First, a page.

The Healthy Living Alliance (HEALA) and Rural Health Advocacy Project (RHAP) call for an increase in the so-called sugar sweetened beverage tax and inclusion of fruit juices to reduce diet-related disease and death, and raise much-needed revenue amidst COVID-19 health demands and budget deficits.
Johannesburg, 4 November: Advocacy groups for healthy food in South Africa have made a strong call backed by scientific evidence for an increase from 11% to 20% of the Health Promotion Levy (HPL), and to include fruit juices in the levy.
Responding to Finance Minister Tito Mboweni’s 2020 Medium Term Budget Policy Statement last week, the Healthy Living Alliance and Rural Health Advocacy Project highlight how South Africa is grappling with both a COVID-19 epidemic and an obesity epidemic.
Nearly 70% of South African women, 31% of men and 13% of children under five are considered overweight. This is fuelling noncommunicable diseases (NCDs) such as type 2 diabetes and heart disease which put people at greater risk of severe COVID-19 illness and death. South Africa has the highest recorded number of cases and deaths in Africa. The collision of the COVID-19 and the NCD epidemics has significantly increased demands on the country’s health system.
“Sugar sweetened beverages (SSBs) such as sodas and fruit juices, as well as ultra-processed foods (industrially made ‘ready to eat and heat’ foods such as cereals and processed meats) contribute to obesity, a key risk factor for type 2 diabetes,” said Mr Lawrence Mbalati, HEALA’s programmes manager.
In 2018, South Africa was the first country in the African Region to introduce a tax on sugary beverages, a strategy which the World Health Organization (WHO) recommends as an effective way to reduce sugar consumption and address NCDs. South Africa’s HPL aimed to address rising rates of overweight, obesity and diet-related NCDs, and raise much needed revenue for health promotion.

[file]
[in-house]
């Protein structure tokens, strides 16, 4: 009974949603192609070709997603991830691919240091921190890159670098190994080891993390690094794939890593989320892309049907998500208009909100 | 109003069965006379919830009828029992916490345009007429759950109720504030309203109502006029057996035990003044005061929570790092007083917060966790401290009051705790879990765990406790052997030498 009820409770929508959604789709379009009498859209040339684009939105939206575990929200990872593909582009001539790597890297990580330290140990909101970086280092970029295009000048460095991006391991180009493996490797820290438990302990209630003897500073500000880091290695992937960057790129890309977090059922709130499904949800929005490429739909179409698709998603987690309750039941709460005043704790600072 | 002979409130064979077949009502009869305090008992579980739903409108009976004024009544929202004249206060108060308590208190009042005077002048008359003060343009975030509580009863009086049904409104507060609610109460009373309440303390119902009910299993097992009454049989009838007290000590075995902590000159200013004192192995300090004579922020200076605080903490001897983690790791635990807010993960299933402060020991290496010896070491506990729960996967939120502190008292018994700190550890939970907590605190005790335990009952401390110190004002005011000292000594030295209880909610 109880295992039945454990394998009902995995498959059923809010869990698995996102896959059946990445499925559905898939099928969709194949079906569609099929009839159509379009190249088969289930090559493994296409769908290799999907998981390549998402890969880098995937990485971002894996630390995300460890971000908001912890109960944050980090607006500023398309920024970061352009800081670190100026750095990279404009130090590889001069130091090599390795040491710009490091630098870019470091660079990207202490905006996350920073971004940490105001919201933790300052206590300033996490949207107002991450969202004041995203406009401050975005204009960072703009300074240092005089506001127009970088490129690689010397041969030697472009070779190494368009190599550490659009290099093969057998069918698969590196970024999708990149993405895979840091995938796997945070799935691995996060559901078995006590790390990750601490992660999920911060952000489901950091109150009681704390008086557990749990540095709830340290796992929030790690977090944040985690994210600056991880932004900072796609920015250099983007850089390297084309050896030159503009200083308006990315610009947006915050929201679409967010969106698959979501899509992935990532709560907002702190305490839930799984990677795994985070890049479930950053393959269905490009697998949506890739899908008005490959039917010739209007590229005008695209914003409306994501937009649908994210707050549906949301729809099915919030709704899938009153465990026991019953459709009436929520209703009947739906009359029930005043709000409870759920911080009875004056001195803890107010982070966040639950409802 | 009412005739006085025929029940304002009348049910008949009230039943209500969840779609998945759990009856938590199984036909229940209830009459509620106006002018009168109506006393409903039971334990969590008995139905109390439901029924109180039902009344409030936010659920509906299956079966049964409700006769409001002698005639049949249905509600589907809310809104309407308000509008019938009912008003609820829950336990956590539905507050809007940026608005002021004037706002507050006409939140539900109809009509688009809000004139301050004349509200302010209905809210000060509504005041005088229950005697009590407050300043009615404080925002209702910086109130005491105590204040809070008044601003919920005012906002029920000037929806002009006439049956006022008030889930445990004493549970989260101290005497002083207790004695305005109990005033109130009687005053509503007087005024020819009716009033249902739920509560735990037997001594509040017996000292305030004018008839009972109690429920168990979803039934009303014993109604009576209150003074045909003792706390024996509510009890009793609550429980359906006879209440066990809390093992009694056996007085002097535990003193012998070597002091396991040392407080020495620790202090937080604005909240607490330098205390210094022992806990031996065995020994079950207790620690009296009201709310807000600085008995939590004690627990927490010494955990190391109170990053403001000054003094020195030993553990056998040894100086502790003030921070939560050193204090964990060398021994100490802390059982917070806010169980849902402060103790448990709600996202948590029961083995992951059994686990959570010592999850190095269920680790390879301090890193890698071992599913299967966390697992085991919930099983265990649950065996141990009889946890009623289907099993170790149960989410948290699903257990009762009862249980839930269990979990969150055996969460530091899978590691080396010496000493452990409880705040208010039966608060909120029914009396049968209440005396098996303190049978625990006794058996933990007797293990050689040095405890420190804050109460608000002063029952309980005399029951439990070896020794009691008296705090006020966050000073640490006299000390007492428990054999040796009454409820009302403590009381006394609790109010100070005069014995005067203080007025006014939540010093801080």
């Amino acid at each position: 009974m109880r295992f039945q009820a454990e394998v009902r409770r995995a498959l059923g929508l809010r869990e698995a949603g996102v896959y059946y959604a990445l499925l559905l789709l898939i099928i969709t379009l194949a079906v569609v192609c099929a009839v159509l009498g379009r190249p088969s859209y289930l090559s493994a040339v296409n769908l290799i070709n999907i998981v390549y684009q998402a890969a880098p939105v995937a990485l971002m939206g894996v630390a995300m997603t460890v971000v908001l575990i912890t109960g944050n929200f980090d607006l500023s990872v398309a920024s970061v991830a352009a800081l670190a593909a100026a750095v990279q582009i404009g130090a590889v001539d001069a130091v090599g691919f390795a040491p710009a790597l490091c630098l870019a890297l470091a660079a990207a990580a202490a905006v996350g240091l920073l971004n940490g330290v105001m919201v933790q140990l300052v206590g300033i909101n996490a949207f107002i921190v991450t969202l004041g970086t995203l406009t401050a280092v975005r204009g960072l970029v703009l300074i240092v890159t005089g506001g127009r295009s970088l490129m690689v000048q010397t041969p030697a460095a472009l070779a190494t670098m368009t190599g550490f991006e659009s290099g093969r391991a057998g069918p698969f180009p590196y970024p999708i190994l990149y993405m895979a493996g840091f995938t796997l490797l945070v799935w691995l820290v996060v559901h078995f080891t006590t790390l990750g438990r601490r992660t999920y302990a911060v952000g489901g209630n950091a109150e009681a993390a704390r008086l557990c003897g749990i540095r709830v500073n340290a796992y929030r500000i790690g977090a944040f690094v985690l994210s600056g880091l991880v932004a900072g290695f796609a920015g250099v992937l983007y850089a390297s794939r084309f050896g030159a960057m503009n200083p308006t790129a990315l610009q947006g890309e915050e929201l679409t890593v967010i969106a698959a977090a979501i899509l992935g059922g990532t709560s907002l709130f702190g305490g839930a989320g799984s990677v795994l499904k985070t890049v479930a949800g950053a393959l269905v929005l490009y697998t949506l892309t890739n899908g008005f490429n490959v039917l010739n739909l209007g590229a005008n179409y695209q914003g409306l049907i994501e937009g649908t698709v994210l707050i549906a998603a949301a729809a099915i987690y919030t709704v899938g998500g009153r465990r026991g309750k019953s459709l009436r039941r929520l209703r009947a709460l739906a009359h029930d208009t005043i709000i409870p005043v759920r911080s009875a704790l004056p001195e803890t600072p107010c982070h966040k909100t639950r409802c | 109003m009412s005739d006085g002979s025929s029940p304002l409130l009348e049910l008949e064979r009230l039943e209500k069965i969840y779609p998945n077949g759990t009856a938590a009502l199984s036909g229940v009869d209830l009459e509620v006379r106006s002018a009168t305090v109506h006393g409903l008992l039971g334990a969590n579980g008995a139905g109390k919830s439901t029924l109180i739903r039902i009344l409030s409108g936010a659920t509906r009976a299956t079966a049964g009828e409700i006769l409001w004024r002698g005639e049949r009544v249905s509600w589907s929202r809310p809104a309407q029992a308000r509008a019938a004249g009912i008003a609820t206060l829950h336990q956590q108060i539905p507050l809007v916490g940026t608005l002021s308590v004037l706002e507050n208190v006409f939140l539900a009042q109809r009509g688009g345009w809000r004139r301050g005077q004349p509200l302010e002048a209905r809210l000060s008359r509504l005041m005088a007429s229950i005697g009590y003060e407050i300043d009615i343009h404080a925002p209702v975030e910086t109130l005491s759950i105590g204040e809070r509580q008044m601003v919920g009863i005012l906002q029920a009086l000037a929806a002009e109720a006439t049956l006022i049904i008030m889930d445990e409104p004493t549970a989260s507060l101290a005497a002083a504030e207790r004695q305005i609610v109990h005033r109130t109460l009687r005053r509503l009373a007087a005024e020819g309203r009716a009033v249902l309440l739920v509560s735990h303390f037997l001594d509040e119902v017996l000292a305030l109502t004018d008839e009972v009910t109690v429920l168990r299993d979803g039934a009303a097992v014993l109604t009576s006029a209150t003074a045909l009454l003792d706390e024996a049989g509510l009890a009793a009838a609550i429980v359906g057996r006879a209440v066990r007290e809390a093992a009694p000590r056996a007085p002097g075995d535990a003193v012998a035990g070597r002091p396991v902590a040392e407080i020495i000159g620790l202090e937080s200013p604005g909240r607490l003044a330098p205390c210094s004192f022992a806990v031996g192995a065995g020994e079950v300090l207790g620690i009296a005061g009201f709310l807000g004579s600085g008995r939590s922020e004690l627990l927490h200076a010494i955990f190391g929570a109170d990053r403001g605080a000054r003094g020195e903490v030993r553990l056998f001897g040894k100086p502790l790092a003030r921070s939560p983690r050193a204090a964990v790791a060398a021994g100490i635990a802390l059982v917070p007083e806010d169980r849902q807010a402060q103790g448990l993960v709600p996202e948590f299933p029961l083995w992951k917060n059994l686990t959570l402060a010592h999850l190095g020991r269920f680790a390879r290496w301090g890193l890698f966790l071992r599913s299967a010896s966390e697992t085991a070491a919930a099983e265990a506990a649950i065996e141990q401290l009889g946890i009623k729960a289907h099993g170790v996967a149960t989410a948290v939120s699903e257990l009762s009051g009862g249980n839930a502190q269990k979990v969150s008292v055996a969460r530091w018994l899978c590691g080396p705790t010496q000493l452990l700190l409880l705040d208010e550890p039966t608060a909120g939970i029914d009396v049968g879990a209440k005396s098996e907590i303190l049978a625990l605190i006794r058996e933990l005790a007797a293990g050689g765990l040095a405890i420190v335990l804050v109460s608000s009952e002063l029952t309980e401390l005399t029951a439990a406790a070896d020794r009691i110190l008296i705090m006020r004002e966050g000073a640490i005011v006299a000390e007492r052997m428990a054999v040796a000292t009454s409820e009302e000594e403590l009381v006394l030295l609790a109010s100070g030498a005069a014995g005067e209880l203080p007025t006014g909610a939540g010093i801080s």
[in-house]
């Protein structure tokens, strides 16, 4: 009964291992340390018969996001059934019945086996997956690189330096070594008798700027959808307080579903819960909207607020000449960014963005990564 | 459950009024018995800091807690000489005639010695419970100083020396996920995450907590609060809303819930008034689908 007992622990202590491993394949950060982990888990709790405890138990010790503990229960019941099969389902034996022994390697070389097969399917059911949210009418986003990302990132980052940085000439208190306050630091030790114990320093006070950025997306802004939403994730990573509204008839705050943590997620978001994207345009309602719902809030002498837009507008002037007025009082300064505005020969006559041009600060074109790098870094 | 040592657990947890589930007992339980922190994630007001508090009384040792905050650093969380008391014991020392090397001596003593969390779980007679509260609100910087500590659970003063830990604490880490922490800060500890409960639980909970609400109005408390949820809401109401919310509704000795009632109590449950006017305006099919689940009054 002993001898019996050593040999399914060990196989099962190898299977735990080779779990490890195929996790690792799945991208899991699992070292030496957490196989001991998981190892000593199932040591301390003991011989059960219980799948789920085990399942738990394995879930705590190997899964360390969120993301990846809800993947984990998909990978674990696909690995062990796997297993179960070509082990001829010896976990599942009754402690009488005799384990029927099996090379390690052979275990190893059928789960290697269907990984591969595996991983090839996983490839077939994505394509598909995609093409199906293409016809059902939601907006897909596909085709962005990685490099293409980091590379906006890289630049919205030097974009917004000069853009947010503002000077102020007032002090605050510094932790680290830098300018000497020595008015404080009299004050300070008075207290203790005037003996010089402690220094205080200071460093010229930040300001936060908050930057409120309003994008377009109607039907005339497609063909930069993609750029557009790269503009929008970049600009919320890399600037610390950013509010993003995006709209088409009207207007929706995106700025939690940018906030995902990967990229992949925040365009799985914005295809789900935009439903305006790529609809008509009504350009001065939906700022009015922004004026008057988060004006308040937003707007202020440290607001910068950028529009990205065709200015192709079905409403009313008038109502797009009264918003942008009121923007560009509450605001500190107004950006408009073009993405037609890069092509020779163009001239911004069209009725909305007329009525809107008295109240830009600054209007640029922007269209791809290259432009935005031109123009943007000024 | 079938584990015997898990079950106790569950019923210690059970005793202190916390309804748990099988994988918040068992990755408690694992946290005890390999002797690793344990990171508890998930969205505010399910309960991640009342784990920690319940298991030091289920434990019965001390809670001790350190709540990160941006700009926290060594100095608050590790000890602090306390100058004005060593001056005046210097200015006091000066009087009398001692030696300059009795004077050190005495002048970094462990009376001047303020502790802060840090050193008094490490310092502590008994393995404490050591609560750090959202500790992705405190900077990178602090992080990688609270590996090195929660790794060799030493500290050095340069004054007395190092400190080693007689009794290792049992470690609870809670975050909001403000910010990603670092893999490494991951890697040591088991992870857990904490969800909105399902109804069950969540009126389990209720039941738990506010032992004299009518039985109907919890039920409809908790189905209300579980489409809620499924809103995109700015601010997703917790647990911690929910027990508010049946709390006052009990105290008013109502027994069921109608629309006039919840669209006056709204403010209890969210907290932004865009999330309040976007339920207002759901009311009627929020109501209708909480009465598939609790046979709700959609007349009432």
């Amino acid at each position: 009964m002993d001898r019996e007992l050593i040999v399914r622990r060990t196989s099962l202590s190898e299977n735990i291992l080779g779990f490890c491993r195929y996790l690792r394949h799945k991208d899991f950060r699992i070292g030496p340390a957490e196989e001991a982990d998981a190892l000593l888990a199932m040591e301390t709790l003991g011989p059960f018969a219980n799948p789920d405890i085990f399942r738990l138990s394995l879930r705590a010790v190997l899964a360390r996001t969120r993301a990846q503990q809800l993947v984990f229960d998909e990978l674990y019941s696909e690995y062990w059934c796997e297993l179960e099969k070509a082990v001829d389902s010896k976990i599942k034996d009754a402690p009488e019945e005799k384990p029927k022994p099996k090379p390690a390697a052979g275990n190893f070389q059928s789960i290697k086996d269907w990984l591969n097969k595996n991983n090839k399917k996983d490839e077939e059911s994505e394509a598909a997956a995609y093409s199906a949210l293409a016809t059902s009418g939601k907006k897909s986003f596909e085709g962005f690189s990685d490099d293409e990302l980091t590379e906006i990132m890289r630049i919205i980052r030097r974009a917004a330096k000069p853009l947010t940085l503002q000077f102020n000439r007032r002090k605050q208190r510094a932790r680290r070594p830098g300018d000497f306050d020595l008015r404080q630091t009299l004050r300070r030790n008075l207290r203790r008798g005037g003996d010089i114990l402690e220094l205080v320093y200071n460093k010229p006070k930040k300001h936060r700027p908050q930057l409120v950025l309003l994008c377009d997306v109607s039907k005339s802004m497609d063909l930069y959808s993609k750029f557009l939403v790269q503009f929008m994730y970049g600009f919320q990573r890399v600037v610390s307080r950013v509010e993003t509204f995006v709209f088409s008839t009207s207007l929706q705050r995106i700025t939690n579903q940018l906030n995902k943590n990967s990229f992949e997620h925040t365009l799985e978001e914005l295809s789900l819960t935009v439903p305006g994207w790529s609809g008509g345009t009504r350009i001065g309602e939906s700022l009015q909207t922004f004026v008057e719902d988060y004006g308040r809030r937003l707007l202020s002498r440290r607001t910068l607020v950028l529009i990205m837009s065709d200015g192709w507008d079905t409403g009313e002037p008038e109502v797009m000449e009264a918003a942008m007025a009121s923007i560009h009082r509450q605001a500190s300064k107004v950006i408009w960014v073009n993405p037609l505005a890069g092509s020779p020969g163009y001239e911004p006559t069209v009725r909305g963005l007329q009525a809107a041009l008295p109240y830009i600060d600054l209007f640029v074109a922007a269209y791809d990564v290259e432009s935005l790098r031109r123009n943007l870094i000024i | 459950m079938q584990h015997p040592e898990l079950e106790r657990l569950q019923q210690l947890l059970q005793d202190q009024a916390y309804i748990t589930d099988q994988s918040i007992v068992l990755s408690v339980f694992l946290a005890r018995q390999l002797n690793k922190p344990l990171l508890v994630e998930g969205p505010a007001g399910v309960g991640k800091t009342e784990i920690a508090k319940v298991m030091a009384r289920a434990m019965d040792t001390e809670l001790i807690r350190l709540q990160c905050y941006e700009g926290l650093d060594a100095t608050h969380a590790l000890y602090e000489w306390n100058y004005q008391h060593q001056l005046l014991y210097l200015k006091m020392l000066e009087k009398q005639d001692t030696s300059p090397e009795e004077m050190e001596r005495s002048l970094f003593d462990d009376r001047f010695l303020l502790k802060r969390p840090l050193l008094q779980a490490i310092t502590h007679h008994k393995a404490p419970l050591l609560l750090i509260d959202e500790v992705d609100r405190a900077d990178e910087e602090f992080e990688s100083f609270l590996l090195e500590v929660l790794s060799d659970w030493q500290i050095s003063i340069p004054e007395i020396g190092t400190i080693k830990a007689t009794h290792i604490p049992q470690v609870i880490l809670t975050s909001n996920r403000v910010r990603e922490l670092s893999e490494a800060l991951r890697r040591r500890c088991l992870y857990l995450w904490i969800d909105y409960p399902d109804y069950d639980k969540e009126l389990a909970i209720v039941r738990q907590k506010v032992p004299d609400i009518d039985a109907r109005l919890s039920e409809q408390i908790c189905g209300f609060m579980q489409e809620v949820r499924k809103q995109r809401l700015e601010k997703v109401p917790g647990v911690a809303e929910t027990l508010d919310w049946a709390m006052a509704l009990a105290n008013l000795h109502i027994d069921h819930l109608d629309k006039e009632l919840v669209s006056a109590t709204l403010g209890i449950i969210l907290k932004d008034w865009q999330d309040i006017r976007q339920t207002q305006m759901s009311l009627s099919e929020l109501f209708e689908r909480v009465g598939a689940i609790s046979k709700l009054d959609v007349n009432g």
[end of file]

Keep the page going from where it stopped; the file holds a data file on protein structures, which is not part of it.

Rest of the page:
According to National Treasury data, the HPL raised R3.195 billion in the first fiscal year (April 2018 – October 2019). While the tax is currently set at 11%, HEALA and RHAP have urged the Finance Minister to increase this to WHO’s recommended rate of 20%, which could drop demand by 24%.
“We don’t know the impact of the HPL because NEDLAC’s study on this has still not been completed. We are repeating our call for fruit juices to be included. Excluding them leads people to believe that juices are healthier, when in fact the sugar content is similarly high to soft drinks. Marketing fruit juice as a ‘healthy alternative’ to children and parents puts them at risk of consuming excessive amounts of sugar. Fresh fruits are fine on their own, but when turned into fruit juice, much more fruit is needed to make up the volume. Our bodies process these additional sugars in the same way as SSBs,” he said.
“Now more than ever, South Africa will benefit from an increased HPL tax for additional revenue and help to reduce risks related to obesity,” concluded Mr Mbalati.
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Issued by Healthy Living Alliance (HEALA) and Rural Health Advocacy Project (RHAP)
For media interviews, please contact Lawrence Mbalati, HEALA Programmes Manager, 082 734 5414